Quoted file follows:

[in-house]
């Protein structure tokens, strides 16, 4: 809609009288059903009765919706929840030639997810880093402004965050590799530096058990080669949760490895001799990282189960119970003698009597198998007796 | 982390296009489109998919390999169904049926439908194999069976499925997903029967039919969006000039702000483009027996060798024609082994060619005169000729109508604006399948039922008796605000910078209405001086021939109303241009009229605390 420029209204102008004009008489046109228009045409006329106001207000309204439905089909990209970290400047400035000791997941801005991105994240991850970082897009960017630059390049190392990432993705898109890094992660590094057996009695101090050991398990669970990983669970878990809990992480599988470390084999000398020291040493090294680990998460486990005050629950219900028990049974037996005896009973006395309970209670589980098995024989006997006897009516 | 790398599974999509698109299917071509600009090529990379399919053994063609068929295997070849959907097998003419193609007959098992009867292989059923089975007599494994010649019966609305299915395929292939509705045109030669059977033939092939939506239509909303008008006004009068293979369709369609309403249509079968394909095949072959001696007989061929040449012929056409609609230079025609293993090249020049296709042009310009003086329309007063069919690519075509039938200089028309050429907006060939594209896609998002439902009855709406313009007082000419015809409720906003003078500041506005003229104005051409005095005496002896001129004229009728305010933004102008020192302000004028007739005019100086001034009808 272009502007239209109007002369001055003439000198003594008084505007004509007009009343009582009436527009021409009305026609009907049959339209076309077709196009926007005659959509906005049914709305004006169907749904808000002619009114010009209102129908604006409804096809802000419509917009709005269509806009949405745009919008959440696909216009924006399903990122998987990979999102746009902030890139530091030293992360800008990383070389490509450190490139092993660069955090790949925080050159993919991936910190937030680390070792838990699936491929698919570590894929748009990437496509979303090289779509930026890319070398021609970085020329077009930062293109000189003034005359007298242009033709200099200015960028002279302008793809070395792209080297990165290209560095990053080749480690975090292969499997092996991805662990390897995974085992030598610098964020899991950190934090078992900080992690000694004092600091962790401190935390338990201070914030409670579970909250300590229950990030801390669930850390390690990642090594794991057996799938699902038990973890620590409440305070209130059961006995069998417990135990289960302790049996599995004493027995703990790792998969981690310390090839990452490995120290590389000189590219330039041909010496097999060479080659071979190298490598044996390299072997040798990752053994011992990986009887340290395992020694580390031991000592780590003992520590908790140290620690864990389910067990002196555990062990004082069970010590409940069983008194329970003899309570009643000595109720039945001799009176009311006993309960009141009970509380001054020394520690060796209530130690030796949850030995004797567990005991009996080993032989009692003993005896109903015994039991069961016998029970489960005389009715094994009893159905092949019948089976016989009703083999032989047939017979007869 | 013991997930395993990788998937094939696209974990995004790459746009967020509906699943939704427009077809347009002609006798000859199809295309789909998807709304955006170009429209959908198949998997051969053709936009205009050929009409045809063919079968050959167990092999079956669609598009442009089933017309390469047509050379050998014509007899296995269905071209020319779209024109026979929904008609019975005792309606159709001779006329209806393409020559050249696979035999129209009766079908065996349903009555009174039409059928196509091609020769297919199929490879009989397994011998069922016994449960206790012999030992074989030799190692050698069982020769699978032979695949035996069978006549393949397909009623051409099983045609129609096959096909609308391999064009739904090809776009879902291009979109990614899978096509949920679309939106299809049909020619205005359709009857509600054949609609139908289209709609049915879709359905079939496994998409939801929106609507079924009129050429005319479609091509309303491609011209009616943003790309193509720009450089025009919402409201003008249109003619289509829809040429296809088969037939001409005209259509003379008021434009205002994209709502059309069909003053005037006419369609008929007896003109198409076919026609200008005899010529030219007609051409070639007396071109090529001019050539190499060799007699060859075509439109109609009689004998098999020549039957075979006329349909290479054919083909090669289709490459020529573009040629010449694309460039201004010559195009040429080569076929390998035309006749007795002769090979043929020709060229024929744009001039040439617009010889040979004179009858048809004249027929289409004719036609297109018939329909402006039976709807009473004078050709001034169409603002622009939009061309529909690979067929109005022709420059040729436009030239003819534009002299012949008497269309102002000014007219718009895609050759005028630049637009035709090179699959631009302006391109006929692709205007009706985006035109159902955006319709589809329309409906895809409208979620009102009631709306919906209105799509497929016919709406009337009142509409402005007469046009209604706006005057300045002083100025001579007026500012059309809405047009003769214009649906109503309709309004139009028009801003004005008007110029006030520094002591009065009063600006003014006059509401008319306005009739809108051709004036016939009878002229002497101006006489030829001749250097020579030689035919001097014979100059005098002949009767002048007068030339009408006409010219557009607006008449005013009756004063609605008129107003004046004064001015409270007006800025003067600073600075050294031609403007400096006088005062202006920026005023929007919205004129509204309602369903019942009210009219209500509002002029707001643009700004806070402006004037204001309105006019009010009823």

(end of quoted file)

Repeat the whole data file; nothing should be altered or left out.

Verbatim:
[in-house]
């Protein structure tokens, strides 16, 4: 809609009288059903009765919706929840030639997810880093402004965050590799530096058990080669949760490895001799990282189960119970003698009597198998007796 | 982390296009489109998919390999169904049926439908194999069976499925997903029967039919969006000039702000483009027996060798024609082994060619005169000729109508604006399948039922008796605000910078209405001086021939109303241009009229605390 420029209204102008004009008489046109228009045409006329106001207000309204439905089909990209970290400047400035000791997941801005991105994240991850970082897009960017630059390049190392990432993705898109890094992660590094057996009695101090050991398990669970990983669970878990809990992480599988470390084999000398020291040493090294680990998460486990005050629950219900028990049974037996005896009973006395309970209670589980098995024989006997006897009516 | 790398599974999509698109299917071509600009090529990379399919053994063609068929295997070849959907097998003419193609007959098992009867292989059923089975007599494994010649019966609305299915395929292939509705045109030669059977033939092939939506239509909303008008006004009068293979369709369609309403249509079968394909095949072959001696007989061929040449012929056409609609230079025609293993090249020049296709042009310009003086329309007063069919690519075509039938200089028309050429907006060939594209896609998002439902009855709406313009007082000419015809409720906003003078500041506005003229104005051409005095005496002896001129004229009728305010933004102008020192302000004028007739005019100086001034009808 272009502007239209109007002369001055003439000198003594008084505007004509007009009343009582009436527009021409009305026609009907049959339209076309077709196009926007005659959509906005049914709305004006169907749904808000002619009114010009209102129908604006409804096809802000419509917009709005269509806009949405745009919008959440696909216009924006399903990122998987990979999102746009902030890139530091030293992360800008990383070389490509450190490139092993660069955090790949925080050159993919991936910190937030680390070792838990699936491929698919570590894929748009990437496509979303090289779509930026890319070398021609970085020329077009930062293109000189003034005359007298242009033709200099200015960028002279302008793809070395792209080297990165290209560095990053080749480690975090292969499997092996991805662990390897995974085992030598610098964020899991950190934090078992900080992690000694004092600091962790401190935390338990201070914030409670579970909250300590229950990030801390669930850390390690990642090594794991057996799938699902038990973890620590409440305070209130059961006995069998417990135990289960302790049996599995004493027995703990790792998969981690310390090839990452490995120290590389000189590219330039041909010496097999060479080659071979190298490598044996390299072997040798990752053994011992990986009887340290395992020694580390031991000592780590003992520590908790140290620690864990389910067990002196555990062990004082069970010590409940069983008194329970003899309570009643000595109720039945001799009176009311006993309960009141009970509380001054020394520690060796209530130690030796949850030995004797567990005991009996080993032989009692003993005896109903015994039991069961016998029970489960005389009715094994009893159905092949019948089976016989009703083999032989047939017979007869 | 013991997930395993990788998937094939696209974990995004790459746009967020509906699943939704427009077809347009002609006798000859199809295309789909998807709304955006170009429209959908198949998997051969053709936009205009050929009409045809063919079968050959167990092999079956669609598009442009089933017309390469047509050379050998014509007899296995269905071209020319779209024109026979929904008609019975005792309606159709001779006329209806393409020559050249696979035999129209009766079908065996349903009555009174039409059928196509091609020769297919199929490879009989397994011998069922016994449960206790012999030992074989030799190692050698069982020769699978032979695949035996069978006549393949397909009623051409099983045609129609096959096909609308391999064009739904090809776009879902291009979109990614899978096509949920679309939106299809049909020619205005359709009857509600054949609609139908289209709609049915879709359905079939496994998409939801929106609507079924009129050429005319479609091509309303491609011209009616943003790309193509720009450089025009919402409201003008249109003619289509829809040429296809088969037939001409005209259509003379008021434009205002994209709502059309069909003053005037006419369609008929007896003109198409076919026609200008005899010529030219007609051409070639007396071109090529001019050539190499060799007699060859075509439109109609009689004998098999020549039957075979006329349909290479054919083909090669289709490459020529573009040629010449694309460039201004010559195009040429080569076929390998035309006749007795002769090979043929020709060229024929744009001039040439617009010889040979004179009858048809004249027929289409004719036609297109018939329909402006039976709807009473004078050709001034169409603002622009939009061309529909690979067929109005022709420059040729436009030239003819534009002299012949008497269309102002000014007219718009895609050759005028630049637009035709090179699959631009302006391109006929692709205007009706985006035109159902955006319709589809329309409906895809409208979620009102009631709306919906209105799509497929016919709406009337009142509409402005007469046009209604706006005057300045002083100025001579007026500012059309809405047009003769214009649906109503309709309004139009028009801003004005008007110029006030520094002591009065009063600006003014006059509401008319306005009739809108051709004036016939009878002229002497101006006489030829001749250097020579030689035919001097014979100059005098002949009767002048007068030339009408006409010219557009607006008449005013009756004063609605008129107003004046004064001015409270007006800025003067600073600075050294031609403007400096006088005062202006920026005023929007919205004129509204309602369903019942009210009219209500509002002029707001643009700004806070402006004037204001309105006019009010009823």